Definitions

from The American Heritage® Dictionary of the English Language, 4th Edition

  • transitive v. To adjust or adapt to a certain proportion; regulate or temper.
  • transitive v. To change or vary the pitch, intensity, or tone of (one's voice or a musical instrument, for example).
  • transitive v. Electronics To vary the frequency, amplitude, phase, or other characteristic of (electromagnetic waves).
  • transitive v. Electronics To vary (electron velocity) in an electron beam.
  • intransitive v. Music To move from one key or tonality to another by means of a melody or chord progression.

from Wiktionary, Creative Commons Attribution/Share-Alike License

  • v. To regulate, adjust or adapt
  • v. To change the pitch, intensity or tone of one's voice or of a musical instrument
  • v. (electronics) to vary the amplitude, frequency or phase of a carrier wave in proportion to the amplitude etc of a source wave (such as speech or music)
  • v. to move from one key or tonality to another, especially by using a chord progression

from the GNU version of the Collaborative International Dictionary of English

  • intransitive v. To pass from one key into another.
  • transitive v. To form, as sound, to a certain key, or to a certain portion.
  • transitive v. To vary or inflect in a natural, customary, or musical manner.
  • transitive v. To alter the amplitude, frequency, phase, or intensity of (the carrier wave of a radio signal) at intervals, so as to represent information to be conveyed by the signal; -- a technique used to convey information by means of radio waves transmitted by one electronic device and received by another.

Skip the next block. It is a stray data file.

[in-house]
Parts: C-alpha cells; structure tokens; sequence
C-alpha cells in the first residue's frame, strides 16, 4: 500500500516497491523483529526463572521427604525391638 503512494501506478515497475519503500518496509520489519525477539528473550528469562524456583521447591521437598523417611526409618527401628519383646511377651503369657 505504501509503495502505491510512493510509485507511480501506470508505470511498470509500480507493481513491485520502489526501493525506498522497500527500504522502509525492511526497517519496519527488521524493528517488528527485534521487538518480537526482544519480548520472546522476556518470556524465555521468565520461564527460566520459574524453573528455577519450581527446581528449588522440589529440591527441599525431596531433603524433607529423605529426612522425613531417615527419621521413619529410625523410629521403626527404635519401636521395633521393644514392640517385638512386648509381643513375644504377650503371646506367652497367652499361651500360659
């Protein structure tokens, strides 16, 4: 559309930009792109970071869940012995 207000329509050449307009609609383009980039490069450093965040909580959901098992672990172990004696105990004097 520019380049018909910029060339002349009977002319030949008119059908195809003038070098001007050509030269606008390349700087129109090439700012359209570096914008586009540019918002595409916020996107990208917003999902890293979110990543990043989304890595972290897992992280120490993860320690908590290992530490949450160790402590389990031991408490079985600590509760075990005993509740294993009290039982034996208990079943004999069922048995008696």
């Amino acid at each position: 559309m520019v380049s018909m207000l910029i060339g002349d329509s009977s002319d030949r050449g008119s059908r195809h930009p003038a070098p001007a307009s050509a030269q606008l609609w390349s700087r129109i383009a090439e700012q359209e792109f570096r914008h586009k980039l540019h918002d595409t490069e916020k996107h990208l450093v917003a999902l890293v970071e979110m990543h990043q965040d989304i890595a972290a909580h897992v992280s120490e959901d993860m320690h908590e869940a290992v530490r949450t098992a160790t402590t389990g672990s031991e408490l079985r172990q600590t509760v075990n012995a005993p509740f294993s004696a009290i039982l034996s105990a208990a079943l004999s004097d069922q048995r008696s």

from The Century Dictionary and Cyclopedia

  • To modify; adjust; adapt; regulate.
  • To vary or inflect the sound or utterance of, especially so as to give expressiveness to what is uttered; vary or adapt in tone.
  • To vary the pitch of; inflect; melodize.
  • In music, to change from one key (tonality) to another, by utilizing one or more of the tones common to both.
  • In music, to pass from one key (tonality) into another, or from the major into the minor mode, or vice versa. See modulation, 3 .
  • Hence To vary, oscillate, or fluctuate.

from WordNet 3.0 Copyright 2006 by Princeton University. All rights reserved.

  • v. vary the frequency, amplitude, phase, or other characteristic of (electromagnetic waves)
  • v. fix or adjust the time, amount, degree, or rate of
  • v. vary the pitch of one's speech
  • v. change the key of, in music
  • v. adjust the pitch, tone, or volume of

Etymologies

Latin modulārī, modulāt-, to measure off, to regulate, from modulus, diminutive of modus, measure; see med- in Indo-European roots.
(American Heritage® Dictionary of the English Language, Fourth Edition)
From Latin modulatus, past participle of modulari ("to measure, regulate, modulate"), from modulus ("measure"); see modulus. Compare module. (Wiktionary)

Examples

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  • see you on the range when its time for a change

    May 12, 2008